If your cat spends time outside, it could suffer from a variety of injuries, including those caused by animal attacks or automobile accidents. Being prepared in advance will help you provide immediate attention for those injuries. Here are four steps you'll need to take if your cat suffers from injuries while outside.
Calm Your Cat
The first thing you'll need to do is calm your cat. It may be panicked, or in shock, which means it might not want to hold still for you. Gently wrap your cat in a clean towel or small blanket. Hold your cat in your arms, applying just enough pressure to prevent your cat from breaking free and running away. Once your cat has calmed down, you'll be able to examine the wounds better.
Clean the Wounds
When you start tending to the wounds, you'll need to give them a thorough cleansing. Fill a basin with lukewarm water and add several drops of antibacterial soap. Soak a clean cloth in the water. While still holding your cat, squeeze a flow of water over the wounds to remove any debris that might be present. Once you've flushed the wound, wring the cloth out in the water and gently wipe the area. Apply a thin layer of antibiotic ointment to the surface of the wound. To keep the area clean, you should cleanse the wound at least once a day and apply a fresh layer of antibiotic ointment.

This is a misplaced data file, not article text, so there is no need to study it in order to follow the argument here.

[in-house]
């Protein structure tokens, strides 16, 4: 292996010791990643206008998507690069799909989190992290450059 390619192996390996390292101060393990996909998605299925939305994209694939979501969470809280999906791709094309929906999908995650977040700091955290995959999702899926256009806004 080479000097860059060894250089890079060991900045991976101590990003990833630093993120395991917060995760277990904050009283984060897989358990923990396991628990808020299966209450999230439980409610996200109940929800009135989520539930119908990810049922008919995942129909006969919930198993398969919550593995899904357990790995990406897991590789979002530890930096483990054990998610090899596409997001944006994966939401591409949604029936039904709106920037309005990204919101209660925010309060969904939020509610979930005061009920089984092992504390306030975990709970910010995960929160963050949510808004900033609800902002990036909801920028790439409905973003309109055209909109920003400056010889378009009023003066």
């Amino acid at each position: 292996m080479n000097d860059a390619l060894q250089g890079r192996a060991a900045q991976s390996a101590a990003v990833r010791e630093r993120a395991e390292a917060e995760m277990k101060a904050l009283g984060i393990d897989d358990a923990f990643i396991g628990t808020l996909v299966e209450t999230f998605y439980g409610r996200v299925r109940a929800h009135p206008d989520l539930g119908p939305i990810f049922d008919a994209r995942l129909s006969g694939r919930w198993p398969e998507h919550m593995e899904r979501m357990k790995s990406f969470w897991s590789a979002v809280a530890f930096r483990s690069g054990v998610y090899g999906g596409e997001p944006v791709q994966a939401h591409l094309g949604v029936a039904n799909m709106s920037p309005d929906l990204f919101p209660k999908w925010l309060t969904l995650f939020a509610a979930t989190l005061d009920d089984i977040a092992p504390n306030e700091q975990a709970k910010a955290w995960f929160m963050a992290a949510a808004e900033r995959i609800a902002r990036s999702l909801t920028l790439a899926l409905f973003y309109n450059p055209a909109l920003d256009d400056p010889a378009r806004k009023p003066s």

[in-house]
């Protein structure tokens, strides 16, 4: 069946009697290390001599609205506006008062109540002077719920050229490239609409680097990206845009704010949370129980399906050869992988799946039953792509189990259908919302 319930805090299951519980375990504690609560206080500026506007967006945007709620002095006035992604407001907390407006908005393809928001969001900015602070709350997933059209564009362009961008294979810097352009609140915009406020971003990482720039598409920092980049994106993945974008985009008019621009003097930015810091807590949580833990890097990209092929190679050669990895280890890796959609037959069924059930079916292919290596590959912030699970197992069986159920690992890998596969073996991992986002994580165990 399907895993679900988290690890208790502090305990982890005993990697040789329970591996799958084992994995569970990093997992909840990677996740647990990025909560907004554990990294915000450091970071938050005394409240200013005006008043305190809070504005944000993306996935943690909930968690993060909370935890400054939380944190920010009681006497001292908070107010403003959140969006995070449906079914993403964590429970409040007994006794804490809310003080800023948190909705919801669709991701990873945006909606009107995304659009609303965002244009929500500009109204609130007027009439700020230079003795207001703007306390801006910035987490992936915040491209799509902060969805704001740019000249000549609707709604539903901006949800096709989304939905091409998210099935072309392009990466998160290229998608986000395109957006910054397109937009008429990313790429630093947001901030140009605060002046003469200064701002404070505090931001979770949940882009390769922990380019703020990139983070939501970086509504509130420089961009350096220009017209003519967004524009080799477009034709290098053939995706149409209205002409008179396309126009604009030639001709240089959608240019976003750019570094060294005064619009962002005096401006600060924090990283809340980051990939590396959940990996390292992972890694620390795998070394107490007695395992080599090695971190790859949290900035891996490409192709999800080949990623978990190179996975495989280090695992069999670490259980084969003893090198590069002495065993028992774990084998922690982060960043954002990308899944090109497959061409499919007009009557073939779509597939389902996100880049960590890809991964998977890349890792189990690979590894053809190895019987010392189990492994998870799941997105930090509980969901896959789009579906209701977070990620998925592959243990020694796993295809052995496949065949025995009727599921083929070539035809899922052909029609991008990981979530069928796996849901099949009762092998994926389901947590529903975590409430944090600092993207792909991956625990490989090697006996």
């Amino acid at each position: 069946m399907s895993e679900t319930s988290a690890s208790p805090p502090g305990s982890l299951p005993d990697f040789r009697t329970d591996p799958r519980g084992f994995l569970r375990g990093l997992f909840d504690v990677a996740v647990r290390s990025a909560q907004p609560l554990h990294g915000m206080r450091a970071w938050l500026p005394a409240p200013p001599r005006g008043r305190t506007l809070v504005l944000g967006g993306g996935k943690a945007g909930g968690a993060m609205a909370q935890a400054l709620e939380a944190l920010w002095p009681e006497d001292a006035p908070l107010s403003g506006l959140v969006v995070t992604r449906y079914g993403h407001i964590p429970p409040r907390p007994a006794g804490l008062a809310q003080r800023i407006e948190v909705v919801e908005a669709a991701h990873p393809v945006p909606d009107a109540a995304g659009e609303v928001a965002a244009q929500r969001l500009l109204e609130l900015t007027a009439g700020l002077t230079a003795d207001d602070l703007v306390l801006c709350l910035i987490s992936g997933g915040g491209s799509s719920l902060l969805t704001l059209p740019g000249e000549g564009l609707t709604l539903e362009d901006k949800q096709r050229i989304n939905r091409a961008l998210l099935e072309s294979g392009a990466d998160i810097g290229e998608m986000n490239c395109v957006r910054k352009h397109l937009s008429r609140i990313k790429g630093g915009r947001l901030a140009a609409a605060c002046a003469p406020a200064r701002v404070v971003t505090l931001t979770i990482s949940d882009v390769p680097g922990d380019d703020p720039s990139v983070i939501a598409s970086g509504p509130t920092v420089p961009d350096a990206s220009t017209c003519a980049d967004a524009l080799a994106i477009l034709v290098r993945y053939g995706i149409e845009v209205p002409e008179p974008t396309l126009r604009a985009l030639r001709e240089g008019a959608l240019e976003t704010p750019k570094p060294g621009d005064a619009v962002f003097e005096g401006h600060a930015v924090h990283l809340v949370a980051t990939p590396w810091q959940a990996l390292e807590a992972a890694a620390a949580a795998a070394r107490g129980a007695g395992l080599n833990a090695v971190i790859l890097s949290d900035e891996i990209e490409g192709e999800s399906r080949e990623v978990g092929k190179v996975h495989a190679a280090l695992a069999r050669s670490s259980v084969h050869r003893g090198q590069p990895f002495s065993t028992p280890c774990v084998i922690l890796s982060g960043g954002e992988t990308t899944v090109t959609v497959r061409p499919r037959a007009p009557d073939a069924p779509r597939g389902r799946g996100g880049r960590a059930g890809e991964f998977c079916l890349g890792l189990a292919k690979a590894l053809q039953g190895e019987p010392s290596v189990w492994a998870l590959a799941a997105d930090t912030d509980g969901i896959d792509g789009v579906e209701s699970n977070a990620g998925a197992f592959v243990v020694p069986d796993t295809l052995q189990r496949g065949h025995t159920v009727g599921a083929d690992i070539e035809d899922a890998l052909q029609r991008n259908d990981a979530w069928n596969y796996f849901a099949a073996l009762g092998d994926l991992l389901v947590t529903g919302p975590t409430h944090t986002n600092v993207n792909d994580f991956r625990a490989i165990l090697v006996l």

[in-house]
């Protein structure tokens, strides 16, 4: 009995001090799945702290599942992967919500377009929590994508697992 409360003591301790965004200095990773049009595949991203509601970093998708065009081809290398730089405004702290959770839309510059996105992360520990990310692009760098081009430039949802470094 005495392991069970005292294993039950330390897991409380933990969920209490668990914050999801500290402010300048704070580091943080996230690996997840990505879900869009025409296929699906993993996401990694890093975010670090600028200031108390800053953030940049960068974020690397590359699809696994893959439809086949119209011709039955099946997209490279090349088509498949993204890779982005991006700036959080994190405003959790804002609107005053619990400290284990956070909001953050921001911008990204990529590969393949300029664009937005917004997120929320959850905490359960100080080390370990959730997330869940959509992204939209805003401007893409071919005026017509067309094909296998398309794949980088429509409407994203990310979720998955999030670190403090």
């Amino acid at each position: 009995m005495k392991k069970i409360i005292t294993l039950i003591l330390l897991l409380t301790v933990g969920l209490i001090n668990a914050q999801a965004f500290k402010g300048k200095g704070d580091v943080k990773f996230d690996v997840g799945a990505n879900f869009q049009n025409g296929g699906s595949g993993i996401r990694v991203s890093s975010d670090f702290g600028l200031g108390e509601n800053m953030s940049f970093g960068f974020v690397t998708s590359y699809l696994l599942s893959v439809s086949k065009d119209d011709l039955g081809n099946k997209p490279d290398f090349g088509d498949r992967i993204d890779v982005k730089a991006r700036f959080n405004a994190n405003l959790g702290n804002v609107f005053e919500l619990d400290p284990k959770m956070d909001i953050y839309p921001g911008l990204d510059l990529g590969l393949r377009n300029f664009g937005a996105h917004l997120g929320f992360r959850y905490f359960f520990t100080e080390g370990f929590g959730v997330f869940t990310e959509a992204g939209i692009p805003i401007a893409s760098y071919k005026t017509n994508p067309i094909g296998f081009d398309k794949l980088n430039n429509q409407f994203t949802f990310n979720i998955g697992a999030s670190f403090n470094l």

Watch for Infection
After you've cleansed the wound, you should continue to monitor it for infection for several days. Infections can cause serious health risks for your cat. Some of the signs of infection you should look for include the following.
- Swelling and redness
- Foul-smelling discharge from the wound
Seek Veterinary Care
If your cat has been injured during one of its trips outdoors, you should be able to provide care for it on your own. However, if the wound is deep, covers a large area of the body, or is bleeding uncontrollably, you should seek veterinary care as soon as possible. Keep your cat wrapped in a towel or blanket for the transport. If your cat won't hold still, wrap it in a towel and place it in a pet carrier for transport to the veterinarian. Be sure to call ahead and let them know that you're bringing in an injured pet. This will ensure that they're prepared to provide immediate care for your cat.
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